Last night I had the privilege of joining one of my colleagues for a presentation on body image and eating disorders. The presentation was for Residential Advisers living in the freshmen residence halls, so it mainly focused on recognizing the signs of eating disorders and how to intervene using CAREfrontations. At the end though, my colleague led a 10-minute meditation focused on self-love and body acceptance. While our eyes were closed (and as I was trying my hardest not to lie down and fall asleep) he told us to silently tell ourselves 5 positive things about our body. He then proceeded to say, “It’s okay to like yourself”. After, we discussed how much easier it would have been to say 5 things we didn’t like or wanted to change about our bodies.
Let’s all say it again, “It’s okay to like (even love) yourself.” My brain stopped going at a million miles per minute after he said this, and I just sat there dumbfounded. The silence in the room made it seem like everyone else felt that way too. Let’s just say it was a drop the mic moment. How often are we actually encouraged to like ourselves rather than constantly search for something to change or improve upon? When’s the last time you thanked your body for something it did (maybe even just getting you through the day) instead of wishing something was different about your body? I’ll be the first to admit that my default is the latter. I have to actively try to turn off the negative body talk switch in my brain. It’s not easy and I’m not always successful with it, but I’m aware of it and that’s a step in the right direction.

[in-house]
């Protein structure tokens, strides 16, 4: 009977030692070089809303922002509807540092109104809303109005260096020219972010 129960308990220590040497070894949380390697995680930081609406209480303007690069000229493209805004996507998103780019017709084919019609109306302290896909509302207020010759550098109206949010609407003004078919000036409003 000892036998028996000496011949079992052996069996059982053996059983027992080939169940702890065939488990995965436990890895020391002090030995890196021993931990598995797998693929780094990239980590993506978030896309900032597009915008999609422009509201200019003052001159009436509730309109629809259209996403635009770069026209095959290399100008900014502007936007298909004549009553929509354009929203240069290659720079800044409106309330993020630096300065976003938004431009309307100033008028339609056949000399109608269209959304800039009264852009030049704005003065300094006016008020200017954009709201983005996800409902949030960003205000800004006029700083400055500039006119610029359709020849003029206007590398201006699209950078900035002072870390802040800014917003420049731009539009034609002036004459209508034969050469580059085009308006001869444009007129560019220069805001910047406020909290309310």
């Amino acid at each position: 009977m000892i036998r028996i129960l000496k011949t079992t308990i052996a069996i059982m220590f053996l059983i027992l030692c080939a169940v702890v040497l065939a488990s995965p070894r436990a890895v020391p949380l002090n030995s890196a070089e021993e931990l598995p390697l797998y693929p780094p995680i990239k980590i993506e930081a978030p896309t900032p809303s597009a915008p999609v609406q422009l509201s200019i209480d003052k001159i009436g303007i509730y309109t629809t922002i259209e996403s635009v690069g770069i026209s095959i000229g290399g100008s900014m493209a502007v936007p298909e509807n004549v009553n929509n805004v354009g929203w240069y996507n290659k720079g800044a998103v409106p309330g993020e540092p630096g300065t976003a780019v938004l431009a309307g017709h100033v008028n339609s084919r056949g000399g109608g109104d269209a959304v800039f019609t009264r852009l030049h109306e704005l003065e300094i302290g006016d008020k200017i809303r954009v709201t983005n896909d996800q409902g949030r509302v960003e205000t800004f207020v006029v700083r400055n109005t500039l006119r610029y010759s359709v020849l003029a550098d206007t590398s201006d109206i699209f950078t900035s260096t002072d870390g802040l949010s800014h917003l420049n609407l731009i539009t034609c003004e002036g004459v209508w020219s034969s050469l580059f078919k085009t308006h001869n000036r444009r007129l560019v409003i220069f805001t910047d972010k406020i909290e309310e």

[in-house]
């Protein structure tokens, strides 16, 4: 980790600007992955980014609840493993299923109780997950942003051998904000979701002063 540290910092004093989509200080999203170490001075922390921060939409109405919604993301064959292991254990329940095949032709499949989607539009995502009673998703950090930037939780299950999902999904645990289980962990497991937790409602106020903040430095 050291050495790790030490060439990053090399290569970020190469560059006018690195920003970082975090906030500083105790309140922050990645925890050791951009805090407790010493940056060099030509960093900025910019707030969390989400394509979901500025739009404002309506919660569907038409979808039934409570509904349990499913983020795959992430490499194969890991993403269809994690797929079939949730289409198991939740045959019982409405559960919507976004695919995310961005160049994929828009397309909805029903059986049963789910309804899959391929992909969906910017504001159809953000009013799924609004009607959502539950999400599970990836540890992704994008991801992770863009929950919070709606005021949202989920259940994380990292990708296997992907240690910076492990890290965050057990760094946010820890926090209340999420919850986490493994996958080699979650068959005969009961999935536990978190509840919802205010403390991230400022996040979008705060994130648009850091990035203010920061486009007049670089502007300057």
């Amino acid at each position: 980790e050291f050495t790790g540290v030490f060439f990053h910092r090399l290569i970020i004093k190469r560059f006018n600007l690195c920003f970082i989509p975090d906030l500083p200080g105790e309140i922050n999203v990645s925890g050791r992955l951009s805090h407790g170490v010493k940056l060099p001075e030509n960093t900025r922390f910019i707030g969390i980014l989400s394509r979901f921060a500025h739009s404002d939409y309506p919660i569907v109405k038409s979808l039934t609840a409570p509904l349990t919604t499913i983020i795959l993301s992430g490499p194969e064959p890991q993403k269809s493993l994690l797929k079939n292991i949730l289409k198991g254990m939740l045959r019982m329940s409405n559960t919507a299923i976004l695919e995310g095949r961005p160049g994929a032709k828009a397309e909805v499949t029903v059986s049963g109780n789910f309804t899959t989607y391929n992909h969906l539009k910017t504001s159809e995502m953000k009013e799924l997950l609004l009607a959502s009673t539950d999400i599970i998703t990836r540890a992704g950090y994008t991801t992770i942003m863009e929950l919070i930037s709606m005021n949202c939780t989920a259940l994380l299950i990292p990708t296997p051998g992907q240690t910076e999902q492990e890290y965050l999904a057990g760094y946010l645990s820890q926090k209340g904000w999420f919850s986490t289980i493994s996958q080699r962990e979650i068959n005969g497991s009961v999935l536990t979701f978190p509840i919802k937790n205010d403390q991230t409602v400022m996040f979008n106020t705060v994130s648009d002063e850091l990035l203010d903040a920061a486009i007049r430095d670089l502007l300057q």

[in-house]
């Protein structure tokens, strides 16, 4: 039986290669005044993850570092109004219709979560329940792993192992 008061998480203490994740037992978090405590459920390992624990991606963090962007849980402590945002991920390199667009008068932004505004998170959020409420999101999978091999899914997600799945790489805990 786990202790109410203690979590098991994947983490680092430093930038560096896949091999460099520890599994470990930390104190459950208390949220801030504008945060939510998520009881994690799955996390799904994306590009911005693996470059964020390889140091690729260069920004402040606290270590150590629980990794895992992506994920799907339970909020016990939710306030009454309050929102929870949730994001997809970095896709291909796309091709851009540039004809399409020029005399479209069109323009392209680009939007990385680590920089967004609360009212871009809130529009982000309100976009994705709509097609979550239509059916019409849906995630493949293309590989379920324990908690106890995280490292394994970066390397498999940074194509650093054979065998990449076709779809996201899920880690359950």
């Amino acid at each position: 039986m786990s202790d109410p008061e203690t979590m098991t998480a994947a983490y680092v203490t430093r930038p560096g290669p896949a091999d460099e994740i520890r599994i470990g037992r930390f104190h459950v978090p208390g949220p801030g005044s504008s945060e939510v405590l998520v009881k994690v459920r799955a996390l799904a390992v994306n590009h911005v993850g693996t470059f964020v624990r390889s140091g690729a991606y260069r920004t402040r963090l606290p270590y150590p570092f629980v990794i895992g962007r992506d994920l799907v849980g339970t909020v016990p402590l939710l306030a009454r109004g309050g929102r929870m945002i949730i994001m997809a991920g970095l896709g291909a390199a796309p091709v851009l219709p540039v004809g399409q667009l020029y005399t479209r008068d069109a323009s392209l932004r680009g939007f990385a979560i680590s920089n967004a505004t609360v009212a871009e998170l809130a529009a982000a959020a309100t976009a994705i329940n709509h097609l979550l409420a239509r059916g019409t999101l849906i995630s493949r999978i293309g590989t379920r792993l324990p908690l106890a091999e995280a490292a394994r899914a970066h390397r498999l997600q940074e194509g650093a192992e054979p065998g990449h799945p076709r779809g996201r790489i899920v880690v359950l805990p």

I don’t believe, in our culture at least, we are taught to like our bodies. Yes, I’ve come across plenty of people that are overly confident in themselves, but that does not necessarily mean they like (or even love) their bodies. The diet industry and the media are constantly reminding us that we could be better. We could be stronger, thinner, faster…whatever the latest fad is. What would happen if a company released a “learn to love your body in 30 days” plan instead of a “get shredded in 30 days” plan? I’m sure this has probably happened, but it didn’t catch on like fad diets do because loving yourself is so much harder than trying to change yourself. It’s simply not encouraged or supported in society. I once read a quote that said, “If you talked to your friends the way you talk to your body, would you have any friends left?” As a teenager constantly being sent messages about how my body should look, this really hit home for me.
I’ll be the first to admit that self-improvement and change are great. In fact, I crave self-improvement and actively seek it out. However, there needs to be a balance. It’s essential that we are still kind to ourselves and express gratitude for what we are now, in this moment. It’s still crucial to like (even love) ourselves while we are pursuing change. It’s a fine line to walk and can be very difficult. For some it’s very easy, but I would guess it takes frequent reminders and work for most people. A simple post-it note on your mirror with a positive affirmation can keep you from engaging in negative self-talk and boost your mood instead. I recently downloaded an app called Productive that helps you develop daily habits. I downloaded it to help me develop the habit of flossing my teeth (yes, I’m still working on that). After the presentation though, I added a daily habit in the morning and the evening to tell myself something I like about myself. It’s only been one day with this reminder, but it was extremely refreshing to take a few moments this morning to say something nice to myself and helped set my mood for the day.
I challenge you to tell yourself 5 things you like (even love) about your body. Then focus on you, as a person. What do you like about yourself? Say it out loud. Just be kind to yourself, because you have the ability to be your biggest fan.
If you tried the exercise and feel comfortable sharing, I would love to hear what it was like for you below!